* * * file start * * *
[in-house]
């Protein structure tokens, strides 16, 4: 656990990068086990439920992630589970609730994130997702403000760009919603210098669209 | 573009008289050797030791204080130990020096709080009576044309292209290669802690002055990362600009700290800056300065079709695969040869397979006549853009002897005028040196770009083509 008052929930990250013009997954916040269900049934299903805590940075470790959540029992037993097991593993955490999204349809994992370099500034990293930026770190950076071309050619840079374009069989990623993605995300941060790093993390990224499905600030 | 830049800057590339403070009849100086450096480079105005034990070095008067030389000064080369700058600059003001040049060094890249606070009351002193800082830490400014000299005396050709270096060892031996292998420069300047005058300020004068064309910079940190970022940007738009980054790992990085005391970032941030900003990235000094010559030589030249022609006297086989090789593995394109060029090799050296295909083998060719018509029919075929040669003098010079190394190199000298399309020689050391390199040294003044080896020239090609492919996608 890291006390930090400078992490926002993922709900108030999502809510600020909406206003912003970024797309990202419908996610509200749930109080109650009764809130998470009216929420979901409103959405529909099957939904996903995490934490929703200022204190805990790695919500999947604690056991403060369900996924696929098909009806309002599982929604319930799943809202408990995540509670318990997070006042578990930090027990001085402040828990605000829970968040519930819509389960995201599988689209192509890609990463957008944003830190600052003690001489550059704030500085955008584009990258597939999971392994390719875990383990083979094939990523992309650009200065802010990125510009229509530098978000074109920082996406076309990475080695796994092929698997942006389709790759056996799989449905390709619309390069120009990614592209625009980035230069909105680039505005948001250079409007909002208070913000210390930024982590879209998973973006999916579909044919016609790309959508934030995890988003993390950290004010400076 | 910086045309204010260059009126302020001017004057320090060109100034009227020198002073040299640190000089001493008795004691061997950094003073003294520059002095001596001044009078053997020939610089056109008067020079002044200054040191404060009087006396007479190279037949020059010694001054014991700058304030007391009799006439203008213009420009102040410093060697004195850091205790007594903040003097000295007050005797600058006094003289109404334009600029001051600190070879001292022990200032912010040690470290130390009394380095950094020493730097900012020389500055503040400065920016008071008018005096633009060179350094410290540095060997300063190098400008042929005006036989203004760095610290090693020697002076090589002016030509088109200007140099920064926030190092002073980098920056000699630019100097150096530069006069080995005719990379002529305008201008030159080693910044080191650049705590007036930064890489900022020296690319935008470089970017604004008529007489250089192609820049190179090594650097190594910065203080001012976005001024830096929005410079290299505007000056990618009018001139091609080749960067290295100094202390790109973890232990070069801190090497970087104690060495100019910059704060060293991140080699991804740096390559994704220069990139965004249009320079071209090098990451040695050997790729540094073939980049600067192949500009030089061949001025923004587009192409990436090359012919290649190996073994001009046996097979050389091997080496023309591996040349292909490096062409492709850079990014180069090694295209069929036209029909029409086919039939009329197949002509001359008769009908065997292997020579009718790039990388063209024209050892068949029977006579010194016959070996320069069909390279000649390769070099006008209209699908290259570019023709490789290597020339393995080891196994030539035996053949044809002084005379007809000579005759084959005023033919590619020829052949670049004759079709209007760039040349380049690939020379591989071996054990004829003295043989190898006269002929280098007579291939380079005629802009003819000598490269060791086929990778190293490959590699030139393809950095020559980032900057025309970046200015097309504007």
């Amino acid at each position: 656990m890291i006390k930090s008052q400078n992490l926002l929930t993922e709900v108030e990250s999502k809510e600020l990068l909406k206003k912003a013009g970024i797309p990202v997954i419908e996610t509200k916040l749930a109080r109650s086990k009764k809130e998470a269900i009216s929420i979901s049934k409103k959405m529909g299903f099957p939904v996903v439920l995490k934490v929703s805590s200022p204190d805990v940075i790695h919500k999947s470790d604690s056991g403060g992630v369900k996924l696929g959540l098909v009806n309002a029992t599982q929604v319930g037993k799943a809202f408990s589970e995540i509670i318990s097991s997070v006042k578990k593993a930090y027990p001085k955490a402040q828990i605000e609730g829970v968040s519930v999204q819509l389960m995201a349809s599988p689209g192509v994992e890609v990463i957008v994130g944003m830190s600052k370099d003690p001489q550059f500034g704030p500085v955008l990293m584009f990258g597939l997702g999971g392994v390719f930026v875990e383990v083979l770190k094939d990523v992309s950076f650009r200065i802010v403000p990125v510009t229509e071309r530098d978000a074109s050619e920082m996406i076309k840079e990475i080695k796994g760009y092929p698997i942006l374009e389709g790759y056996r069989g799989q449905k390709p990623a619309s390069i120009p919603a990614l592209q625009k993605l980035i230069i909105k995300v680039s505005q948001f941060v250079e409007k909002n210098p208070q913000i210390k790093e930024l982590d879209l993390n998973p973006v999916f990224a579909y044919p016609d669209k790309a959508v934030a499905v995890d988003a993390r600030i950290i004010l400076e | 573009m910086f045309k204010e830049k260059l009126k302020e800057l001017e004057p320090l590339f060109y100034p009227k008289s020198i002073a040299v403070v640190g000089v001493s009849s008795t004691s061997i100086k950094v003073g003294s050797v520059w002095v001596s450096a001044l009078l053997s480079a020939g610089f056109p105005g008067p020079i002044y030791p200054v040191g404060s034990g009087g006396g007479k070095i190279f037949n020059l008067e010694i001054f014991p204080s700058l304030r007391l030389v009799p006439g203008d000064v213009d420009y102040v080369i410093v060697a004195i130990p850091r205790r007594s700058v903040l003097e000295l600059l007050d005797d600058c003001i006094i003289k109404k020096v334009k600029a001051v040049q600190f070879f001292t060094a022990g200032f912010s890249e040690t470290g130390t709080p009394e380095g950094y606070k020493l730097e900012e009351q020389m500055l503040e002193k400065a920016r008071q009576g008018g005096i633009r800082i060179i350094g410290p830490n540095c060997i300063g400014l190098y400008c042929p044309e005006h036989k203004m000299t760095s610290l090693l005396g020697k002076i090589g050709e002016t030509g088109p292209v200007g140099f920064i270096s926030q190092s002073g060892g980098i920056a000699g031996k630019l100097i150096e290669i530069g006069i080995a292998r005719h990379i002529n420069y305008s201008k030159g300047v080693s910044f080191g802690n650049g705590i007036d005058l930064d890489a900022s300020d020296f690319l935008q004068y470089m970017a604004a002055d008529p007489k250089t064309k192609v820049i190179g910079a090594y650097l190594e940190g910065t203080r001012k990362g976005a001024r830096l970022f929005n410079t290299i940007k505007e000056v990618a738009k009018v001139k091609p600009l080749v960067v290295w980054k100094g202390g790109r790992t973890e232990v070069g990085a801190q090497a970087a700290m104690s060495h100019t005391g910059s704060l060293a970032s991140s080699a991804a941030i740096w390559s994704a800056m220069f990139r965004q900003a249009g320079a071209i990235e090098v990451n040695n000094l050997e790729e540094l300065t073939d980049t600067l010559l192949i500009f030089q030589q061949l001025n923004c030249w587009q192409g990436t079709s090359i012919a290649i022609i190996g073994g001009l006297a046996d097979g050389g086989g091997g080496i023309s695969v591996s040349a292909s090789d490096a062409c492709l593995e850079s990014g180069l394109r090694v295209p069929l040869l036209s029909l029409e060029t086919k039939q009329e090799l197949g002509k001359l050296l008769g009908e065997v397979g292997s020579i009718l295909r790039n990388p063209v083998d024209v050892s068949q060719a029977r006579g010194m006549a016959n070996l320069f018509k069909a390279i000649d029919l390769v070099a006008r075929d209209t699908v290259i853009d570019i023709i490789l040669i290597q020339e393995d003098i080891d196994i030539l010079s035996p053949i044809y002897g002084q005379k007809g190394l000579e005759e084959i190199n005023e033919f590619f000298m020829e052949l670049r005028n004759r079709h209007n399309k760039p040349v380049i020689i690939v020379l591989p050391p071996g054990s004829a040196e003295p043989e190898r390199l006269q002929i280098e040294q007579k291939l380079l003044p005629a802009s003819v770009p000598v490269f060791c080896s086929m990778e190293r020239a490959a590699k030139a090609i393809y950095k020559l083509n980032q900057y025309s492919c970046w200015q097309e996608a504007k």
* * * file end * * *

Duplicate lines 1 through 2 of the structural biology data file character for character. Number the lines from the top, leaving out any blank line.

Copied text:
[in-house]
């Protein structure tokens, strides 16, 4: 656990990068086990439920992630589970609730994130997702403000760009919603210098669209 | 573009008289050797030791204080130990020096709080009576044309292209290669802690002055990362600009700290800056300065079709695969040869397979006549853009002897005028040196770009083509 008052929930990250013009997954916040269900049934299903805590940075470790959540029992037993097991593993955490999204349809994992370099500034990293930026770190950076071309050619840079374009069989990623993605995300941060790093993390990224499905600030 | 830049800057590339403070009849100086450096480079105005034990070095008067030389000064080369700058600059003001040049060094890249606070009351002193800082830490400014000299005396050709270096060892031996292998420069300047005058300020004068064309910079940190970022940007738009980054790992990085005391970032941030900003990235000094010559030589030249022609006297086989090789593995394109060029090799050296295909083998060719018509029919075929040669003098010079190394190199000298399309020689050391390199040294003044080896020239090609492919996608 890291006390930090400078992490926002993922709900108030999502809510600020909406206003912003970024797309990202419908996610509200749930109080109650009764809130998470009216929420979901409103959405529909099957939904996903995490934490929703200022204190805990790695919500999947604690056991403060369900996924696929098909009806309002599982929604319930799943809202408990995540509670318990997070006042578990930090027990001085402040828990605000829970968040519930819509389960995201599988689209192509890609990463957008944003830190600052003690001489550059704030500085955008584009990258597939999971392994390719875990383990083979094939990523992309650009200065802010990125510009229509530098978000074109920082996406076309990475080695796994092929698997942006389709790759056996799989449905390709619309390069120009990614592209625009980035230069909105680039505005948001250079409007909002208070913000210390930024982590879209998973973006999916579909044919016609790309959508934030995890988003993390950290004010400076 | 910086045309204010260059009126302020001017004057320090060109100034009227020198002073040299640190000089001493008795004691061997950094003073003294520059002095001596001044009078053997020939610089056109008067020079002044200054040191404060009087006396007479190279037949020059010694001054014991700058304030007391009799006439203008213009420009102040410093060697004195850091205790007594903040003097000295007050005797600058006094003289109404334009600029001051600190070879001292022990200032912010040690470290130390009394380095950094020493730097900012020389500055503040400065920016008071008018005096633009060179350094410290540095060997300063190098400008042929005006036989203004760095610290090693020697002076090589002016030509088109200007140099920064926030190092002073980098920056000699630019100097150096530069006069080995005719990379002529305008201008030159080693910044080191650049705590007036930064890489900022020296690319935008470089970017604004008529007489250089192609820049190179090594650097190594910065203080001012976005001024830096929005410079290299505007000056990618009018001139091609080749960067290295100094202390790109973890232990070069801190090497970087104690060495100019910059704060060293991140080699991804740096390559994704220069990139965004249009320079071209090098990451040695050997790729540094073939980049600067192949500009030089061949001025923004587009192409990436090359012919290649190996073994001009046996097979050389091997080496023309591996040349292909490096062409492709850079990014180069090694295209069929036209029909029409086919039939009329197949002509001359008769009908065997292997020579009718790039990388063209024209050892068949029977006579010194016959070996320069069909390279000649390769070099006008209209699908290259570019023709490789290597020339393995080891196994030539035996053949044809002084005379007809000579005759084959005023033919590619020829052949670049004759079709209007760039040349380049690939020379591989071996054990004829003295043989190898006269002929280098007579291939380079005629802009003819000598490269060791086929990778190293490959590699030139393809950095020559980032900057025309970046200015097309504007």